Consumer Reports Top Pick May Be Wrong, According to Car Sales Numbers

Consumer Reports and Car and Driver are both known for their vehicle rankings. Often, their lists more or less coincide, but occasionally, there can be some pretty significant discrepancies between them. For example, Consumer Reports’ choice of best-rated SUV landed at the bottom of a Car and Driver list of bestselling vehicles concerning car sales. It makes you wonder whether the Consumer Reports may have made the wrong choice. 

Consumer Reports pick for SUV ranked last on Car and Driver car sales list

A white 2022 Subaru Crosstrek in a green field with a barn behind it and is a part of the car sales industry.
2022 Subaru Crosstrek | Subaru of America, Inc.

As it does every year, Consumer Reports ranked the 2022 SUVs currently on the market in different categories. In the category of subcompact SUVs, one vehicle came out on top: the Subaru Crosstrek.

The Crosstrek garnered a relatively high overall score. This put the SUV far ahead of other competition, including the Nissan Rogue Sport, earning a slightly less overall score and the Chevy Trailblazer directly below that. At the very bottom of the list was the Fiat 500X earning an extremely low score. 

Given Crosstrek’s apparent success in its category, it’s somewhat surprising that it comes in at the absolute bottom of another list: Car and Driver’s 25 bestselling cars, trucks, and SUVs. It seems that consumers didn’t necessarily exhibit the same enthusiasm for the Crosstrek that Consumer Reports did. 

So what SUV did rate highest on Car and Driver’s list? That would be the Toyota RAV4. While its sales were down 11% overall, it still beat the competition hands down when it came to sales.

Comparing the Subaru Crosstrek and Toyota RAV4

What aspects of the Subaru Crosstrek brought it to the top of Consumer Reports’ rankings? For starters, it scored high marks in fuel economy, braking, and easy-to-use controls.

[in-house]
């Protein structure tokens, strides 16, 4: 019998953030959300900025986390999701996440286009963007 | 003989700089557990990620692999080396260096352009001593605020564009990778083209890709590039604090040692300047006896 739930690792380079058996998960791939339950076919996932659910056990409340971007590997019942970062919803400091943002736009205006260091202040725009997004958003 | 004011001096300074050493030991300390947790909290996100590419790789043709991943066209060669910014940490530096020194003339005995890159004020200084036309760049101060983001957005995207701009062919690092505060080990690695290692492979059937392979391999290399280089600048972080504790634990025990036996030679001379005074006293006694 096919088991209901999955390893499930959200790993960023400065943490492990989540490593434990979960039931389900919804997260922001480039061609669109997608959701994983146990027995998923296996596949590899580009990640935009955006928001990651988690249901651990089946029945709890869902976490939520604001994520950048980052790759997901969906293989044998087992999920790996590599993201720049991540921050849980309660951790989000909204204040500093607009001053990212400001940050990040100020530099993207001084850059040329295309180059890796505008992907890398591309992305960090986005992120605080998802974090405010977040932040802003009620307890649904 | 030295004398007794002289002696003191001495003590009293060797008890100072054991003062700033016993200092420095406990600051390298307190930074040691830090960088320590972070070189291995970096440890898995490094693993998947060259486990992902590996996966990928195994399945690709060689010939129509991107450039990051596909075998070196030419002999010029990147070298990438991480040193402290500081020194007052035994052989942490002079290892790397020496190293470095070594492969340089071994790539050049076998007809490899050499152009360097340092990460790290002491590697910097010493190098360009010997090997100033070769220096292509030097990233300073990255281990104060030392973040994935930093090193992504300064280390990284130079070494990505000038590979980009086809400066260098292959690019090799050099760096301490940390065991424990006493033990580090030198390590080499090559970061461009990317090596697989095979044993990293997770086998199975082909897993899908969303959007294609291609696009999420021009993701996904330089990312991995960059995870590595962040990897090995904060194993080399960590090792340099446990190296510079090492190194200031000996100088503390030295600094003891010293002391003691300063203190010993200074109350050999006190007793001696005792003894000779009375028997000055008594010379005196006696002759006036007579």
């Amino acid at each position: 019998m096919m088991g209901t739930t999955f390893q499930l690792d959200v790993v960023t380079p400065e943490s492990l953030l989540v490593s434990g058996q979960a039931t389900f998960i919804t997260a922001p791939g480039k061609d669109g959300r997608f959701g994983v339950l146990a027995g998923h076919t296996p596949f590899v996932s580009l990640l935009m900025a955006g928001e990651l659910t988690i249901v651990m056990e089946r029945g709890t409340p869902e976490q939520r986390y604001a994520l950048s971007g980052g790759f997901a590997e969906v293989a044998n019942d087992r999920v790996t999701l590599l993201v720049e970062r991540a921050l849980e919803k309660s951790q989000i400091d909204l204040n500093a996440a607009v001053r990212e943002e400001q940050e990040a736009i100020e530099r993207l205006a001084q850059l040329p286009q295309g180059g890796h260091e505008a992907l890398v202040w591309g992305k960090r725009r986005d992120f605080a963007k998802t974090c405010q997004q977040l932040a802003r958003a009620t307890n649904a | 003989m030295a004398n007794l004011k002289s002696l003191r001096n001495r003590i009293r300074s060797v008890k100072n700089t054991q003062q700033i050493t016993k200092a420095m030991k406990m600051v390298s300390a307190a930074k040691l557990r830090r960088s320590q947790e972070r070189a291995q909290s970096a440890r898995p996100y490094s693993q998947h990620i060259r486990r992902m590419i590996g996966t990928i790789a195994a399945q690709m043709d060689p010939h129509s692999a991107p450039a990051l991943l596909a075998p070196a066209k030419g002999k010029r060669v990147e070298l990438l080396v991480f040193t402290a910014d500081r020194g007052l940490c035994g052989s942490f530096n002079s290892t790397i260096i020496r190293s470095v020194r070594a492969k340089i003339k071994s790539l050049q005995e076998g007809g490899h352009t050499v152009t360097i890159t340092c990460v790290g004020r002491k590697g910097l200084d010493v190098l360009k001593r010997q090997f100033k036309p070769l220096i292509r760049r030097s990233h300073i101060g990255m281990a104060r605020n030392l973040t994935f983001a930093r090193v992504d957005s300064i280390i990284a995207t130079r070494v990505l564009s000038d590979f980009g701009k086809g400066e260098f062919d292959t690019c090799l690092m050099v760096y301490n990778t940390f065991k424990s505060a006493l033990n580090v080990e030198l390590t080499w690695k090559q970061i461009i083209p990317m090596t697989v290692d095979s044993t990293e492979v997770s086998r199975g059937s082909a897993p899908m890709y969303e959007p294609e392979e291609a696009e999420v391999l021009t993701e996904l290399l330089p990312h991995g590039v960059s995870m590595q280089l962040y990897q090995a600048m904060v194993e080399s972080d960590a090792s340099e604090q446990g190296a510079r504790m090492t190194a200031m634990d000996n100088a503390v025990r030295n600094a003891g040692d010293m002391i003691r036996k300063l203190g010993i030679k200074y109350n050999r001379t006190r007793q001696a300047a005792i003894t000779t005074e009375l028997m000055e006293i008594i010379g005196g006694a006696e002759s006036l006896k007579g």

The Crosstrek’s fuel economy averages 29 mpg combined or 20 mpg in the city and 39 mpg on the highway. Its standard 152-hp, 2.0-liter four-cylinder engine can reach 60 mph in 10.2 seconds. It also has a towing capacity of 1,500 lbs. The Crosstrek’s base MSRP is $22,645. 

Car and Driver also provide us a rundown on the RAV4, which has a significantly higher base MSRP of $34,445. It boasts a 203 hp, 2.5 L engine, and 8-speed transmission. Drivers of the RAV4 can expect to get around 28 mpg overall, or 25 mpg in the city and 33 mpg on the highway. 

How do Consumer Reports come up with its ratings?

Given the discrepancy in where the Crosstrek landed in Consumer Reports’ rankings and its sales numbers as reported by Car and Driver, some have wondered whether Consumer Reports might have made a mistake in selecting the Subaru as the top subcompact SUV. The question is also reasonable based on the differences in specs between the two vehicles.

This leads some people to ask, just how do Consumer Reports come up with its rankings and recommendations? As the magazine itself explains it, Consumer Reports rankings are based mainly on four categories: road-test performance, reliability, owner satisfaction, and safety. While some of this information is gained from test driving the vehicles, other portions come from consumer satisfaction surveys. 

The information gleaned from the test drives and surveys are combined to create one overall score. As Jake Fisher, senior director of auto testing for Consumer Reports, explained, “Our Overall Score is the only way to see the full picture of how a car stacks up. Having one score makes it easy to see which cars are the best and the worst. On top of that, we’ve seen the industry make their cars better based on our test findings and our ratings, and all consumers are the beneficiaries of that work.”

Should Consumer Reports differ widely from consumers when it comes to top vehicle choices, they may want to consider reevaluating their ranking system. 

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